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LDS Philadelphia Temple picking up attention in the news

Published: Tuesday, Nov. 26 2013 11:10 a.m. MST

An artist's rendering of the Philadelphia Pennsylvania Temple of The Church of Jesus Christ of Latter-day Saint.

LDS Church

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In addition to Independence Hall, the Philadelphia Museum of Art, the Comcast Center and the Philadelphia City Hall, The City of Brotherly Love has a new building under construction that is gaining attention: the LDS Philadelphia Temple.

On Nov. 25, Philly.com ran an article about the unique requirements workers agreed to in constructing the temple, which is owned and will be operated by The Church of Jesus Christ of Latter-day Saints.

“To the union workers toiling away on-site, the 60,000-square-foot project is vastly different from any they've undertaken before,” wrote Alex Wigglesworth in her article for Philly.com.

The rules construction workers uphold include no smoking, coffee or swearing. Meetings with foremen and project managers begin with prayer, though the prayer sessions are optional, according to the article.

Working on the temple are Alex and Pamela Carr of Salt Lake City. Alex is the LDS Church project manager over the Philadelphia Temple, and Pamela is serving as a full-time service missionary. Thanks to some extra efforts of Brother and Sister Carr, the temple construction workers have a special treat to look forward to on Wednesdays.

“Every Wednesday, he and his wife bake 100 cookies — homemade cookies — and they deliver them to the construction workers,” Corinne Dougherty, LDS director of public affairs for the Philadelphia region, said in the article. “The construction workers say, 'It's cookie Wednesday! It's cookie Wednesday!' They love it.”

Among their other duties, Brother and Sister Carr help people in Philadelphia understand the purpose of temples from a construction trailer on the site’s parking lot, which is serving as a temporary visitors center.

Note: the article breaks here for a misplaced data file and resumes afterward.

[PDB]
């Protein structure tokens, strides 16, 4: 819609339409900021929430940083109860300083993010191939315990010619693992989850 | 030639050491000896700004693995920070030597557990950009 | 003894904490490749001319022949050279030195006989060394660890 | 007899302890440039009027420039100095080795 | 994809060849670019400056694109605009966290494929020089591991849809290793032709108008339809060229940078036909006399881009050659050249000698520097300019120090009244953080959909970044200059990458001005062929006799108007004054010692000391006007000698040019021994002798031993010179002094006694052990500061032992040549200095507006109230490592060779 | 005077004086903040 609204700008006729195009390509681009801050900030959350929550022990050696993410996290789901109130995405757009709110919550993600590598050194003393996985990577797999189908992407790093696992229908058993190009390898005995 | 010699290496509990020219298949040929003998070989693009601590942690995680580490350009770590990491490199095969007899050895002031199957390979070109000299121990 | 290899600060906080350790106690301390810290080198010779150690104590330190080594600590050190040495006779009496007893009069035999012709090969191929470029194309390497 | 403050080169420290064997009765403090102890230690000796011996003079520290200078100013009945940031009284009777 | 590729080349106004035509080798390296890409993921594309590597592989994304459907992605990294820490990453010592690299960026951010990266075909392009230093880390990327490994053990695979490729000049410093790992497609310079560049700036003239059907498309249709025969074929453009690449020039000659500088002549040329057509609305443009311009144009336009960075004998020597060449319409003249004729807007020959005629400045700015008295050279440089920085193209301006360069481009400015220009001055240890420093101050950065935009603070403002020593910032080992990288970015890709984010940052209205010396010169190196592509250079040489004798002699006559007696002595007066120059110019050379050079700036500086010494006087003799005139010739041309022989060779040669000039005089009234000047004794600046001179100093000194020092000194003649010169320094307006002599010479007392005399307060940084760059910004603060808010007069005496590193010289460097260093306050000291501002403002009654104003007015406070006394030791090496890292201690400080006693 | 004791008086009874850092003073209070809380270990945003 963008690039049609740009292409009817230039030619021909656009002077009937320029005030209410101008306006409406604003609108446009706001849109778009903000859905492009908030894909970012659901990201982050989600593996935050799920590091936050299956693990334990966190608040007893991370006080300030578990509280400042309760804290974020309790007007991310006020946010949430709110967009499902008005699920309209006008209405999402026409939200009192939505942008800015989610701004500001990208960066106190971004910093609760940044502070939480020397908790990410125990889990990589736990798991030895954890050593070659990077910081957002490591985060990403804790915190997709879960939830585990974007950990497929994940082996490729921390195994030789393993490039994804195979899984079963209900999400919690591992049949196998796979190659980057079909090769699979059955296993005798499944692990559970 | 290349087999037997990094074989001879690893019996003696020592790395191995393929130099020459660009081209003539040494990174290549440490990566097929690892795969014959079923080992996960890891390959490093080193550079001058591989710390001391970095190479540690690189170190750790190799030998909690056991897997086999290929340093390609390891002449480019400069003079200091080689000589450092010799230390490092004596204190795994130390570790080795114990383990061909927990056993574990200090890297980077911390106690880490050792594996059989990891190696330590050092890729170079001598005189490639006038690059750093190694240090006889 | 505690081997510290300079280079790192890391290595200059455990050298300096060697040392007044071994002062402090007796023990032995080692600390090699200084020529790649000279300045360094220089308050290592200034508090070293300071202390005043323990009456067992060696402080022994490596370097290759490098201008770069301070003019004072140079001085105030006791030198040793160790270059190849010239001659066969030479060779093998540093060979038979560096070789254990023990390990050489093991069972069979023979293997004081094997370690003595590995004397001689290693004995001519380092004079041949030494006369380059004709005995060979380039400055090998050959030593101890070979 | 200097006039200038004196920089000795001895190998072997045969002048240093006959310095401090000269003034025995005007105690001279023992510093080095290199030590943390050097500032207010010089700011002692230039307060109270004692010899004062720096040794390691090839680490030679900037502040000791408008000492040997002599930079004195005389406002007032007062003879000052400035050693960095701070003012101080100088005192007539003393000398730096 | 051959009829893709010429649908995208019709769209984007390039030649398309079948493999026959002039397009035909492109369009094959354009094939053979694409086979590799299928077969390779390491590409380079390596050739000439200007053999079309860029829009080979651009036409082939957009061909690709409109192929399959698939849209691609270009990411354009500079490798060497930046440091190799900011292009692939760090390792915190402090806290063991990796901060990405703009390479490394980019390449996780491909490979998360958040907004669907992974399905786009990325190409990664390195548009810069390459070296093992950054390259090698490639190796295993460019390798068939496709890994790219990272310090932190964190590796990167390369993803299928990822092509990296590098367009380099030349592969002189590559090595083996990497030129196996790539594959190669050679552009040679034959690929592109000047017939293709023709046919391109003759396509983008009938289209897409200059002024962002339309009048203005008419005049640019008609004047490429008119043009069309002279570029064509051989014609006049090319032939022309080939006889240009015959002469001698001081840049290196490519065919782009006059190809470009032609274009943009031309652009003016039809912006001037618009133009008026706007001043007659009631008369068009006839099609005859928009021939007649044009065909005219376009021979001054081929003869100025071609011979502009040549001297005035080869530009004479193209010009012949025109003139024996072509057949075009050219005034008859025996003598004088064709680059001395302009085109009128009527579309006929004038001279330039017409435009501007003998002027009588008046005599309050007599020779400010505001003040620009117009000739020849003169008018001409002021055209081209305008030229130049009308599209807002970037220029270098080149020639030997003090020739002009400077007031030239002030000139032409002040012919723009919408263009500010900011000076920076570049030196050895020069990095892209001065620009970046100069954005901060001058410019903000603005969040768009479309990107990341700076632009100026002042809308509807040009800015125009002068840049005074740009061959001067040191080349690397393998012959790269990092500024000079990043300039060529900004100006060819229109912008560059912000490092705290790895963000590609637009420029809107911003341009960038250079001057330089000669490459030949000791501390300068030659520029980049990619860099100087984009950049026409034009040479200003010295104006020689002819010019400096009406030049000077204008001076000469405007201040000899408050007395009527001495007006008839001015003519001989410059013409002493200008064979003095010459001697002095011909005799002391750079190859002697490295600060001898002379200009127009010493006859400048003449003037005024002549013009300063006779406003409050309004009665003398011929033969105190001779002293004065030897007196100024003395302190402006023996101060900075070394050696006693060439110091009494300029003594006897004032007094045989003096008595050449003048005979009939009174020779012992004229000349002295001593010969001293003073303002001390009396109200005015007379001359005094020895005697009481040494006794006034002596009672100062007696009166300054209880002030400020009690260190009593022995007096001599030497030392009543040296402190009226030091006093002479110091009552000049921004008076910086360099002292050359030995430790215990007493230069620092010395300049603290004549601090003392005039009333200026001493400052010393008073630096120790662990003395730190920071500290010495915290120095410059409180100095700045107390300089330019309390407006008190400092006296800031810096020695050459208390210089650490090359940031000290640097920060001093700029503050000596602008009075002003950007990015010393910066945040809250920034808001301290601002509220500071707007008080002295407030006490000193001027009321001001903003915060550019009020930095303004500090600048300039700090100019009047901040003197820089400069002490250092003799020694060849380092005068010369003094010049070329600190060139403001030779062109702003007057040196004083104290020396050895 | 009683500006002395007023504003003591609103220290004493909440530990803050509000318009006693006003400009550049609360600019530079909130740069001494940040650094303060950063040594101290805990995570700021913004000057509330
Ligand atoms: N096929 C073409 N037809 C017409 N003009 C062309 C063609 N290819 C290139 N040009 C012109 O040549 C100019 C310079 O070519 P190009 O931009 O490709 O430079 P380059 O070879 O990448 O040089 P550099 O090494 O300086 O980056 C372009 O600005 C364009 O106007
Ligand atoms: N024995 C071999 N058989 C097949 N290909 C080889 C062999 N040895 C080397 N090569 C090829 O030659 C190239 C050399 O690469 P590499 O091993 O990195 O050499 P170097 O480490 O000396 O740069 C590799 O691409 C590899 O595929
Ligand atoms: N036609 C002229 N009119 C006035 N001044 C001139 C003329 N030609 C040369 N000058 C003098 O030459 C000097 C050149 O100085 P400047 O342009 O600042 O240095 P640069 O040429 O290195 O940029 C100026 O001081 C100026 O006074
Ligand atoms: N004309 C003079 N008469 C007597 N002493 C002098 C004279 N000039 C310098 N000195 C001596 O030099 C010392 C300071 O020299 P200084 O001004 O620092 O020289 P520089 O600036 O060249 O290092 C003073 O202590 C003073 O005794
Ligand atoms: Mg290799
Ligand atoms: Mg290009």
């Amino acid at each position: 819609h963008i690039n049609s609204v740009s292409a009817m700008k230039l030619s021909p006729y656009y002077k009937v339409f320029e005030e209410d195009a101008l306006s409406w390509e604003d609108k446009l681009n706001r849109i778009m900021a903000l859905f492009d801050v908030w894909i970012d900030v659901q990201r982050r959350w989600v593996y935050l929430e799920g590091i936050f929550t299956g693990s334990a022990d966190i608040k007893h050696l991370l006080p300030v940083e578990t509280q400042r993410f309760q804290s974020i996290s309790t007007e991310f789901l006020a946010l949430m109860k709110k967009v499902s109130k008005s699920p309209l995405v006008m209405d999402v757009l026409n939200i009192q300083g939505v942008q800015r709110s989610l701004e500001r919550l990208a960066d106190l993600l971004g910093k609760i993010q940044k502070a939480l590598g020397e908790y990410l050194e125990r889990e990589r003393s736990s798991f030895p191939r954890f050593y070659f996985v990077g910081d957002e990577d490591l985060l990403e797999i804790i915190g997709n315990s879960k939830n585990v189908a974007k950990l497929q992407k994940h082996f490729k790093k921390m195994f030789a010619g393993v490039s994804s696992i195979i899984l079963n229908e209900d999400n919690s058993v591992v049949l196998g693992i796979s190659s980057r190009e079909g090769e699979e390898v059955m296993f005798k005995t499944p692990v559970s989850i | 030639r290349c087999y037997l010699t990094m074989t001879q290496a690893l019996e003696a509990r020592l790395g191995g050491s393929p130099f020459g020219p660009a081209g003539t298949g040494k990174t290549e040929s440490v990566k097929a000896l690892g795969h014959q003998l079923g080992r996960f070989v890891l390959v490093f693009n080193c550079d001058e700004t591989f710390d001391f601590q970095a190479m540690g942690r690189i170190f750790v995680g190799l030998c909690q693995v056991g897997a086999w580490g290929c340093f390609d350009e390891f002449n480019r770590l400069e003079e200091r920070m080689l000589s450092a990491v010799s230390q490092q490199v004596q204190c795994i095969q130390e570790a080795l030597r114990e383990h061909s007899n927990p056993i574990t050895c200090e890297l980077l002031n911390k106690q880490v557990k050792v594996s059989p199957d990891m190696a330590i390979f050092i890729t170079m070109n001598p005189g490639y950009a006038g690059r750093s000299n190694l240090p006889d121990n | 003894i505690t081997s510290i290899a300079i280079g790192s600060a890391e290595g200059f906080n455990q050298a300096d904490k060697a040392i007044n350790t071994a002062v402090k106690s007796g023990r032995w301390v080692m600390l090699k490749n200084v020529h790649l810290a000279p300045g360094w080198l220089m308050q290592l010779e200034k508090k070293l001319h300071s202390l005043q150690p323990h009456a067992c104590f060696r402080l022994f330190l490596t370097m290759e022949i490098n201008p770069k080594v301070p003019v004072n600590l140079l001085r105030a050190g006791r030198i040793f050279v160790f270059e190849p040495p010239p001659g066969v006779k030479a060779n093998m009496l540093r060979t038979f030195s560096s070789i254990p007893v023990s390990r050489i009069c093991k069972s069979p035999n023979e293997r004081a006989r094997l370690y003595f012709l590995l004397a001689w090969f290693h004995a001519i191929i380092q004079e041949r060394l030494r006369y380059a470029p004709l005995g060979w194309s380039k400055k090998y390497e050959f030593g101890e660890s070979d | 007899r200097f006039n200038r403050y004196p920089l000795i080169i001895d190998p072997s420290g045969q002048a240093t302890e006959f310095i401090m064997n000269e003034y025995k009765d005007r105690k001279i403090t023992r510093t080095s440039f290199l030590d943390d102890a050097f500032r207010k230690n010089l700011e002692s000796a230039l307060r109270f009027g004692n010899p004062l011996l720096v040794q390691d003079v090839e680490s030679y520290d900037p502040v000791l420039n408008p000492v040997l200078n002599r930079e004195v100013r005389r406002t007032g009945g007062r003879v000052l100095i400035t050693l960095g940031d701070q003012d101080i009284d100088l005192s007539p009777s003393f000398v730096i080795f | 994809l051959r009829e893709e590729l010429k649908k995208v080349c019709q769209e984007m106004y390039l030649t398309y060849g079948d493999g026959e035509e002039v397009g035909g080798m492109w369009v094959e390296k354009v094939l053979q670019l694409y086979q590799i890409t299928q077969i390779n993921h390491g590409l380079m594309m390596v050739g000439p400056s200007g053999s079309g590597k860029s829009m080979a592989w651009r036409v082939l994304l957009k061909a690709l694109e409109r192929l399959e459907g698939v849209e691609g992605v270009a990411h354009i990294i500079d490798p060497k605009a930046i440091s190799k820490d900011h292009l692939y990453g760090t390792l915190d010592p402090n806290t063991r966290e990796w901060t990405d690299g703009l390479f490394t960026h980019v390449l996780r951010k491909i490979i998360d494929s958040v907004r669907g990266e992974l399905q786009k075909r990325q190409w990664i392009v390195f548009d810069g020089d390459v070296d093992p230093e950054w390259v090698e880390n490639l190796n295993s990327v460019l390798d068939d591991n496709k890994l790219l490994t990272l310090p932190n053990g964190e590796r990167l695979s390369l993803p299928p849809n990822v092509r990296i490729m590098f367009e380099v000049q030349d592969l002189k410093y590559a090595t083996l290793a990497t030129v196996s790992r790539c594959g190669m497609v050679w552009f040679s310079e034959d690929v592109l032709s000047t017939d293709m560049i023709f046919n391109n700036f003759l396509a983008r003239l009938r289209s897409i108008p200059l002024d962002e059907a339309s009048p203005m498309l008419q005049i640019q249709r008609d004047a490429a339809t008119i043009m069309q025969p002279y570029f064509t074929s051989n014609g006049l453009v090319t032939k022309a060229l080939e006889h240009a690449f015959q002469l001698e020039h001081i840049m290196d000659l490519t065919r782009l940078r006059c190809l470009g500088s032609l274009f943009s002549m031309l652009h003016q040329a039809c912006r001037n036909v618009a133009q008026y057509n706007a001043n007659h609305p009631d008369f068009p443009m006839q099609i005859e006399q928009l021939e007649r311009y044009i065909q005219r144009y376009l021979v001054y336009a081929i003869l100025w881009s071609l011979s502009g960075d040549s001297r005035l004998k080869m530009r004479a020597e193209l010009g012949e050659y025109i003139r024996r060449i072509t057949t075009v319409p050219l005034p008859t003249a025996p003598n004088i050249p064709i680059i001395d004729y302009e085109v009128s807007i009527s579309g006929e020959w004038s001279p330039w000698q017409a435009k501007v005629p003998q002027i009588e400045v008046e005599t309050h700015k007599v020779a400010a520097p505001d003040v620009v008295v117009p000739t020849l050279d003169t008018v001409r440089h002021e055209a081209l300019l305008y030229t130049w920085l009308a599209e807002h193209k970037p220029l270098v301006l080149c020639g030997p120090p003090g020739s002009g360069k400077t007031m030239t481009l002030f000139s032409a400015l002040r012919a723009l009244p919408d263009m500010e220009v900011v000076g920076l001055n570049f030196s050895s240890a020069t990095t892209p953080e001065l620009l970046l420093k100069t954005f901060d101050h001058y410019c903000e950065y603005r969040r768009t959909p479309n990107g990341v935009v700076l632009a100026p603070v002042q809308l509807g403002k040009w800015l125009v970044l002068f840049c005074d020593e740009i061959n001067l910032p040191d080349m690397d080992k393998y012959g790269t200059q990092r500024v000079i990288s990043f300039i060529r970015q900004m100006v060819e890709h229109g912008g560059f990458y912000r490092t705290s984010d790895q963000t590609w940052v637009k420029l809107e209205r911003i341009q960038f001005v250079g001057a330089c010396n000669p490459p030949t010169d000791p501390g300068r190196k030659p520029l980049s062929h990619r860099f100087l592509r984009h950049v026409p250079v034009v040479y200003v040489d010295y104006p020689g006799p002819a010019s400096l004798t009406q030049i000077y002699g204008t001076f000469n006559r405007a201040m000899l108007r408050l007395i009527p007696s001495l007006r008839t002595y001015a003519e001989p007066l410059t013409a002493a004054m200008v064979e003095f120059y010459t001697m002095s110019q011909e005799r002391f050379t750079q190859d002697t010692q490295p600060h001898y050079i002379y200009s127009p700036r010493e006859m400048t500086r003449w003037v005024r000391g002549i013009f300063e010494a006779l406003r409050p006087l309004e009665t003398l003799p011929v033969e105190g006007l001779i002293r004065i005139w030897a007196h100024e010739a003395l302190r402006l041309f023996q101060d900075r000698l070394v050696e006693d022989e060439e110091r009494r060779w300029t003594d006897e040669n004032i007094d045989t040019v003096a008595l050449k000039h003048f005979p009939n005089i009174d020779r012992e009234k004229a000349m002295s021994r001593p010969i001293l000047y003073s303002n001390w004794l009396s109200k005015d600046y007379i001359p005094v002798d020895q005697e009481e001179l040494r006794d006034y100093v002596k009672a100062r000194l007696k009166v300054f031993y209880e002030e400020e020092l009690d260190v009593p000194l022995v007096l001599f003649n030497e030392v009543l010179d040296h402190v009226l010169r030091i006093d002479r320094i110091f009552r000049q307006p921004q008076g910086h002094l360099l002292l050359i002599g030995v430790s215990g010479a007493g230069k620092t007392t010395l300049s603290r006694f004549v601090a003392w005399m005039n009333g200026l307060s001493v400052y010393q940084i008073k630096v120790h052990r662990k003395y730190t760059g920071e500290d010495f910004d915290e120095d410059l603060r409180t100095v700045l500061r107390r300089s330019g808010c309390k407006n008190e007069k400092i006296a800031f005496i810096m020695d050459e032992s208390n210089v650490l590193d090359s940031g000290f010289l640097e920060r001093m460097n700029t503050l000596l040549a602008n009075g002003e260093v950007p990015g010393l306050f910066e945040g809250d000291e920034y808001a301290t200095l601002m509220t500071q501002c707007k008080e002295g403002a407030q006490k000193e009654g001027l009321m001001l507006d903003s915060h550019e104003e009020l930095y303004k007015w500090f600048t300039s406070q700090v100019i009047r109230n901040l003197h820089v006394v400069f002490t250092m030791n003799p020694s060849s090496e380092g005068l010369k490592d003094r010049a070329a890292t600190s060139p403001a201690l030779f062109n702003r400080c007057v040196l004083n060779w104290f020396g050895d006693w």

The Philly.com article also mentioned a teaching opportunity Brother and Sister Carr created when construction workers discovered granite 30 feet under the temple’s site.

“Many people would see the (granite) development as a setback — it took about six months to chip through — but Alex Carr saw it as a teaching moment,” Wigglesworth wrote in the article. “It brought to his mind a scripture passage in which Christ said a wise man builds his house on rock so it’s not toppled by winds and rains.

“Each day the granite was exposed, Carr climbed down into the pit and returned with bucketfuls of rocks. He began giving them away to visiting youth groups and missionaries as a visual reminder of the importance of building one’s life on firm footing — the rock, of course, serving as an analogy for faith.”

The Philadelphia Temple is on track for a 2016 completion. It will be four stories high and have a Colonial feel to it, with rugs (instead of carpet) and wood, according to the article. The temple will serve around 35,000 members in the area who currently travel to the Manhattan or Washington temples.

“That, while seemingly in distance isn't very far in time to get there, in commitment and so forth, it becomes a struggle for families,” Elder Robert Smith said in the article. “So Philadelphia was chosen as a natural place to have us build a temple, and we are excited about it.”

The Gilbert Arizona Temple was also featured in the news. Last Friday, ABC 15 ran a segment about the temple’s nearing completion and open house. The Gilbert Arizona Temple Open House will run from Jan. 18 to Feb. 15, 2014, according to MormonTemples.org.

Editor's note: A previous version of this story said the new temple would serve 3,500 LDS church members. The actual number is 35,000. This has been corrected.

Abby Stevens is a writer for the DeseretNews.com Faith and Family sections. She is a graduate of Brigham Young University–Idaho. Contact her at astevens@deseretdigital.com.

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